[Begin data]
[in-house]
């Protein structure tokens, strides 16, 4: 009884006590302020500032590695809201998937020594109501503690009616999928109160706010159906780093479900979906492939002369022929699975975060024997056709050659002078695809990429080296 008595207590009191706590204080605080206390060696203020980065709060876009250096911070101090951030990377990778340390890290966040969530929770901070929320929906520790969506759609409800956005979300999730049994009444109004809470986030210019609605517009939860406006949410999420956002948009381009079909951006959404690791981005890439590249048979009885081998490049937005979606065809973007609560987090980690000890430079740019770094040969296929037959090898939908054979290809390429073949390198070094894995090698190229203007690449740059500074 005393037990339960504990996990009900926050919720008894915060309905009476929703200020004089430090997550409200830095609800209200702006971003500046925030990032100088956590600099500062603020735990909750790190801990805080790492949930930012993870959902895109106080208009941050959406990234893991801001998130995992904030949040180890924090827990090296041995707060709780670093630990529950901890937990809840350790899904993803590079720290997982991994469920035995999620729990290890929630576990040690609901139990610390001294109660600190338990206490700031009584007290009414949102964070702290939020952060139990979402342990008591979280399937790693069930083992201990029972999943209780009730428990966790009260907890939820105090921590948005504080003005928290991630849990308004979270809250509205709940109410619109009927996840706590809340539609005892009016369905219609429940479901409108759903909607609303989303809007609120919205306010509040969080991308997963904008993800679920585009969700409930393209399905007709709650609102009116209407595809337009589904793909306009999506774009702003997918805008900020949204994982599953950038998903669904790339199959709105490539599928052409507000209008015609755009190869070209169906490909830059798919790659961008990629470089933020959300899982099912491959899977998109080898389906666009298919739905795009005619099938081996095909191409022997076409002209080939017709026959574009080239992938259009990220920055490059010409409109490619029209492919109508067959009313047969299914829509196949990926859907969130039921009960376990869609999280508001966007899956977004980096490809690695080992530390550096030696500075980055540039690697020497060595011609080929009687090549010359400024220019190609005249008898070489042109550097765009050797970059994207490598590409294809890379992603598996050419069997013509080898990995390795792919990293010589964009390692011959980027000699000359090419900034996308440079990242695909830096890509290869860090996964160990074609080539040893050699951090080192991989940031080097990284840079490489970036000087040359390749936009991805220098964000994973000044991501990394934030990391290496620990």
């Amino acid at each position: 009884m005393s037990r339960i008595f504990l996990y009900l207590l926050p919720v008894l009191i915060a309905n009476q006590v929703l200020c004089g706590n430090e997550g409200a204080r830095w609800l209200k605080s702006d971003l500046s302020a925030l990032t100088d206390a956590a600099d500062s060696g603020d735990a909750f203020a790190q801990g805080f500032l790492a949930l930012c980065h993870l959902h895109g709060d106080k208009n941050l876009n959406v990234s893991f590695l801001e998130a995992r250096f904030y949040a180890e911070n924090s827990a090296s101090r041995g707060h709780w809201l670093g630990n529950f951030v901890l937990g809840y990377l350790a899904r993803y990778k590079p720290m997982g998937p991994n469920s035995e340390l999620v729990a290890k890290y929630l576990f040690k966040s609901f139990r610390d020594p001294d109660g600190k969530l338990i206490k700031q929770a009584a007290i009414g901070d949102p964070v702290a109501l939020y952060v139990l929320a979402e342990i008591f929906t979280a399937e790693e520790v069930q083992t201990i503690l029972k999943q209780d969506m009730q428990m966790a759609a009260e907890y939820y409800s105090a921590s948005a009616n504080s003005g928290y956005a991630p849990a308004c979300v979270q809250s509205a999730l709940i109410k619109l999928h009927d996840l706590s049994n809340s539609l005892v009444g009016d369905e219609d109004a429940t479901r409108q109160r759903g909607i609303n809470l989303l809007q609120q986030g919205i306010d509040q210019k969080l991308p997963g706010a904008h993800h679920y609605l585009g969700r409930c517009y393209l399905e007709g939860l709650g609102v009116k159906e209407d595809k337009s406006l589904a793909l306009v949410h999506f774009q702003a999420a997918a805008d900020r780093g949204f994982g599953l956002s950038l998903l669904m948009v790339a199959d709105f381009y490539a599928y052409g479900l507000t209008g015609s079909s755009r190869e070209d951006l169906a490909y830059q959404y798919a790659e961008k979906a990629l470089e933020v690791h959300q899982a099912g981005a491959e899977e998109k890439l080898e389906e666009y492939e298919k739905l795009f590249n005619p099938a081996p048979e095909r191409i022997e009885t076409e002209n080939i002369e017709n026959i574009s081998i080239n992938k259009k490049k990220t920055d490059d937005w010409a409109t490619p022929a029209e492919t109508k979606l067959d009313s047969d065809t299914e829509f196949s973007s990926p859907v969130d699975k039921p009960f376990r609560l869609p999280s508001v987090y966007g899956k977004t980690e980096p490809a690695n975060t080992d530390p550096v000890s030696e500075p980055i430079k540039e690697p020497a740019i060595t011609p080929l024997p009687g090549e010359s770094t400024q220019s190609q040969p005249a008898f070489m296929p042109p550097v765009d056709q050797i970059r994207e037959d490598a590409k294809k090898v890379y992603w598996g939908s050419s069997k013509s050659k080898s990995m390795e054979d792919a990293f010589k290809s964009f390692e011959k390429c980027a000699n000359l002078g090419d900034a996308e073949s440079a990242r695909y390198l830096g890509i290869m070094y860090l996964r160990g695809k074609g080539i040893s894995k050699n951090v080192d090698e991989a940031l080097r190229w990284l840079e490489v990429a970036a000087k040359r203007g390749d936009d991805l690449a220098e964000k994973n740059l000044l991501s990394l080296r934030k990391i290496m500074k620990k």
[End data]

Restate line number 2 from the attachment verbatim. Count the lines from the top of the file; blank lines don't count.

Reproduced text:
């Protein structure tokens, strides 16, 4: 009884006590302020500032590695809201998937020594109501503690009616999928109160706010159906780093479900979906492939002369022929699975975060024997056709050659002078695809990429080296 008595207590009191706590204080605080206390060696203020980065709060876009250096911070101090951030990377990778340390890290966040969530929770901070929320929906520790969506759609409800956005979300999730049994009444109004809470986030210019609605517009939860406006949410999420956002948009381009079909951006959404690791981005890439590249048979009885081998490049937005979606065809973007609560987090980690000890430079740019770094040969296929037959090898939908054979290809390429073949390198070094894995090698190229203007690449740059500074 005393037990339960504990996990009900926050919720008894915060309905009476929703200020004089430090997550409200830095609800209200702006971003500046925030990032100088956590600099500062603020735990909750790190801990805080790492949930930012993870959902895109106080208009941050959406990234893991801001998130995992904030949040180890924090827990090296041995707060709780670093630990529950901890937990809840350790899904993803590079720290997982991994469920035995999620729990290890929630576990040690609901139990610390001294109660600190338990206490700031009584007290009414949102964070702290939020952060139990979402342990008591979280399937790693069930083992201990029972999943209780009730428990966790009260907890939820105090921590948005504080003005928290991630849990308004979270809250509205709940109410619109009927996840706590809340539609005892009016369905219609429940479901409108759903909607609303989303809007609120919205306010509040969080991308997963904008993800679920585009969700409930393209399905007709709650609102009116209407595809337009589904793909306009999506774009702003997918805008900020949204994982599953950038998903669904790339199959709105490539599928052409507000209008015609755009190869070209169906490909830059798919790659961008990629470089933020959300899982099912491959899977998109080898389906666009298919739905795009005619099938081996095909191409022997076409002209080939017709026959574009080239992938259009990220920055490059010409409109490619029209492919109508067959009313047969299914829509196949990926859907969130039921009960376990869609999280508001966007899956977004980096490809690695080992530390550096030696500075980055540039690697020497060595011609080929009687090549010359400024220019190609005249008898070489042109550097765009050797970059994207490598590409294809890379992603598996050419069997013509080898990995390795792919990293010589964009390692011959980027000699000359090419900034996308440079990242695909830096890509290869860090996964160990074609080539040893050699951090080192991989940031080097990284840079490489970036000087040359390749936009991805220098964000994973000044991501990394934030990391290496620990």